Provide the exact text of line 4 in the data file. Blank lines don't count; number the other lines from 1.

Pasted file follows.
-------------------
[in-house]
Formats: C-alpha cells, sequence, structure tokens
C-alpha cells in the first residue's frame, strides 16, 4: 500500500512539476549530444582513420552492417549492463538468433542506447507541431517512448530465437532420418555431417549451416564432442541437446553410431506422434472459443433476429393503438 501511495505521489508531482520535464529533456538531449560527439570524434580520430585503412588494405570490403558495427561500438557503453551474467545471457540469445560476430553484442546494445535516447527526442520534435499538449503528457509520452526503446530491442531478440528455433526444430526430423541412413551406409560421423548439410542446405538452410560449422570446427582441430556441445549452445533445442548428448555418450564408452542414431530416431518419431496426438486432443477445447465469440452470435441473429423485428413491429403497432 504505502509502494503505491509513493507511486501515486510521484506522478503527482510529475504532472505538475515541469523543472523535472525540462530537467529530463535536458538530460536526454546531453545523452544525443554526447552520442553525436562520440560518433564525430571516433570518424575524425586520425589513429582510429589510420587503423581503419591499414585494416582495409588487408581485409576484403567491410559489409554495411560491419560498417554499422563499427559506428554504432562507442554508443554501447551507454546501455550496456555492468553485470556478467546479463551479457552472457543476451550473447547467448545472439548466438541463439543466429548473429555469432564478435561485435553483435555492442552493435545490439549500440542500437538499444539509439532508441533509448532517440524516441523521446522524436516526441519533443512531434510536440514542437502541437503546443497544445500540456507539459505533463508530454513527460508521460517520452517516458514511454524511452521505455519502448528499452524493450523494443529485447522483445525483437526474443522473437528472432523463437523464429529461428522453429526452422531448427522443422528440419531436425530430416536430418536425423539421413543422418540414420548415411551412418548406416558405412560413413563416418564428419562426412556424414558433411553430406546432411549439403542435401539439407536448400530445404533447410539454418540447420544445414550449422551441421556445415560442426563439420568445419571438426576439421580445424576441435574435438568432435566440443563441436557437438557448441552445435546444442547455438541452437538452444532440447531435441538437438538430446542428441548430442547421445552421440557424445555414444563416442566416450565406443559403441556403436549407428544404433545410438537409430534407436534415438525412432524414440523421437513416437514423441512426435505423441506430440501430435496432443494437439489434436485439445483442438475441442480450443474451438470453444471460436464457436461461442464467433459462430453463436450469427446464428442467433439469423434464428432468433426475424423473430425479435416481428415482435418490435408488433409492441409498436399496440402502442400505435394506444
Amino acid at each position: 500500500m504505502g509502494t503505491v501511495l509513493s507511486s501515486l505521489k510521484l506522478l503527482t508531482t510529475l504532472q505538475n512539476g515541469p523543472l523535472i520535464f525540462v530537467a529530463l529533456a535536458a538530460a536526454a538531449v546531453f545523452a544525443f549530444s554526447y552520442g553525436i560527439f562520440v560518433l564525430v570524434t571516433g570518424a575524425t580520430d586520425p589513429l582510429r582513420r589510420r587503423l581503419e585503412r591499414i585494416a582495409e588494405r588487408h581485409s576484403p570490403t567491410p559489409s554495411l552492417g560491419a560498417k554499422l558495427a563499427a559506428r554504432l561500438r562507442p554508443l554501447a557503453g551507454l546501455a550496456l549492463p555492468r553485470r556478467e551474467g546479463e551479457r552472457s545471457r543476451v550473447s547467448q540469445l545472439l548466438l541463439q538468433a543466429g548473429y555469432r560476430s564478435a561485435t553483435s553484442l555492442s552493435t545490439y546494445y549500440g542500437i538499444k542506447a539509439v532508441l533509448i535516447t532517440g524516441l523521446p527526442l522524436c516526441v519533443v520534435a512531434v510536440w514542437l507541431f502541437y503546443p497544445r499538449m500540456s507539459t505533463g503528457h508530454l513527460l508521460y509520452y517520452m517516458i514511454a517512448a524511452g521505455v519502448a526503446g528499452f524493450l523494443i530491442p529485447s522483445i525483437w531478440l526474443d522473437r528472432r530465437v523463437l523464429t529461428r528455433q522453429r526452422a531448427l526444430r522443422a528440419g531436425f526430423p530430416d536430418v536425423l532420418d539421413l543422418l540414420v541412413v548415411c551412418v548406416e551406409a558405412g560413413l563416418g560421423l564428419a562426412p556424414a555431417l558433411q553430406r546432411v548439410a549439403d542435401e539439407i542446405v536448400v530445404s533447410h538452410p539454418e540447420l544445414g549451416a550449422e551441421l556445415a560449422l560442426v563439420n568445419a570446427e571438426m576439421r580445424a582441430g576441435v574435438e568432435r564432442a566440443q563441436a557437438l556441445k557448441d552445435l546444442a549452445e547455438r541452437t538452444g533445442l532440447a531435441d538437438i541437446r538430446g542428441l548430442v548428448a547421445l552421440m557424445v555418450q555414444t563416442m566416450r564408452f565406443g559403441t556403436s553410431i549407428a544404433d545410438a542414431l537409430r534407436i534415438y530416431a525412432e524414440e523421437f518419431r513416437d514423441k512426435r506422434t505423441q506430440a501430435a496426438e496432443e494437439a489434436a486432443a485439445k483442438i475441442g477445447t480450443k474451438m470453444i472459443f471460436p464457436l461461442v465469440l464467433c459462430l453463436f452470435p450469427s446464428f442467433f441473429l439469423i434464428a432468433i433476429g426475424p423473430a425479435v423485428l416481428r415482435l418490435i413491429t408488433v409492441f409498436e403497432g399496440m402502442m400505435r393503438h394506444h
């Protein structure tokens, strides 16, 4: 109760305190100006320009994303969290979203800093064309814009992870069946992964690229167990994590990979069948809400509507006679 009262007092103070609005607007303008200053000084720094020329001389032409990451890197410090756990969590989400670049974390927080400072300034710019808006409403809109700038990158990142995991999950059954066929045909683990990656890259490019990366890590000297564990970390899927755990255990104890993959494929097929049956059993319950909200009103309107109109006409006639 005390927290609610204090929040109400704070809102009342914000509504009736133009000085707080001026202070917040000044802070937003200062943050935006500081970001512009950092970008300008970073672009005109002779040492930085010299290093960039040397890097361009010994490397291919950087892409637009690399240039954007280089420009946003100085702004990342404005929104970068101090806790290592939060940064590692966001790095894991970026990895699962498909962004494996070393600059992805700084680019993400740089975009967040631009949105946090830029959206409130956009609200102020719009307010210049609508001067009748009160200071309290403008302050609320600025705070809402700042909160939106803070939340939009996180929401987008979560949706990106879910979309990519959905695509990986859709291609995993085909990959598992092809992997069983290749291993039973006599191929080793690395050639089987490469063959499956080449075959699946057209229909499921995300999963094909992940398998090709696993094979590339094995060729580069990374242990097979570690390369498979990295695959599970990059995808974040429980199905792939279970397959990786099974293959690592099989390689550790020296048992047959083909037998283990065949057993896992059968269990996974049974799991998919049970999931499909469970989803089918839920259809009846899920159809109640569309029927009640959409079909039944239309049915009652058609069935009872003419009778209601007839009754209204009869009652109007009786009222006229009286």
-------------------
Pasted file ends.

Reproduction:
Amino acid at each position: 500500500m504505502g509502494t503505491v501511495l509513493s507511486s501515486l505521489k510521484l506522478l503527482t508531482t510529475l504532472q505538475n512539476g515541469p523543472l523535472i520535464f525540462v530537467a529530463l529533456a535536458a538530460a536526454a538531449v546531453f545523452a544525443f549530444s554526447y552520442g553525436i560527439f562520440v560518433l564525430v570524434t571516433g570518424a575524425t580520430d586520425p589513429l582510429r582513420r589510420r587503423l581503419e585503412r591499414i585494416a582495409e588494405r588487408h581485409s576484403p570490403t567491410p559489409s554495411l552492417g560491419a560498417k554499422l558495427a563499427a559506428r554504432l561500438r562507442p554508443l554501447a557503453g551507454l546501455a550496456l549492463p555492468r553485470r556478467e551474467g546479463e551479457r552472457s545471457r543476451v550473447s547467448q540469445l545472439l548466438l541463439q538468433a543466429g548473429y555469432r560476430s564478435a561485435t553483435s553484442l555492442s552493435t545490439y546494445y549500440g542500437i538499444k542506447a539509439v532508441l533509448i535516447t532517440g524516441l523521446p527526442l522524436c516526441v519533443v520534435a512531434v510536440w514542437l507541431f502541437y503546443p497544445r499538449m500540456s507539459t505533463g503528457h508530454l513527460l508521460y509520452y517520452m517516458i514511454a517512448a524511452g521505455v519502448a526503446g528499452f524493450l523494443i530491442p529485447s522483445i525483437w531478440l526474443d522473437r528472432r530465437v523463437l523464429t529461428r528455433q522453429r526452422a531448427l526444430r522443422a528440419g531436425f526430423p530430416d536430418v536425423l532420418d539421413l543422418l540414420v541412413v548415411c551412418v548406416e551406409a558405412g560413413l563416418g560421423l564428419a562426412p556424414a555431417l558433411q553430406r546432411v548439410a549439403d542435401e539439407i542446405v536448400v530445404s533447410h538452410p539454418e540447420l544445414g549451416a550449422e551441421l556445415a560449422l560442426v563439420n568445419a570446427e571438426m576439421r580445424a582441430g576441435v574435438e568432435r564432442a566440443q563441436a557437438l556441445k557448441d552445435l546444442a549452445e547455438r541452437t538452444g533445442l532440447a531435441d538437438i541437446r538430446g542428441l548430442v548428448a547421445l552421440m557424445v555418450q555414444t563416442m566416450r564408452f565406443g559403441t556403436s553410431i549407428a544404433d545410438a542414431l537409430r534407436i534415438y530416431a525412432e524414440e523421437f518419431r513416437d514423441k512426435r506422434t505423441q506430440a501430435a496426438e496432443e494437439a489434436a486432443a485439445k483442438i475441442g477445447t480450443k474451438m470453444i472459443f471460436p464457436l461461442v465469440l464467433c459462430l453463436f452470435p450469427s446464428f442467433f441473429l439469423i434464428a432468433i433476429g426475424p423473430a425479435v423485428l416481428r415482435l418490435i413491429t408488433v409492441f409498436e403497432g399496440m402502442m400505435r393503438h394506444h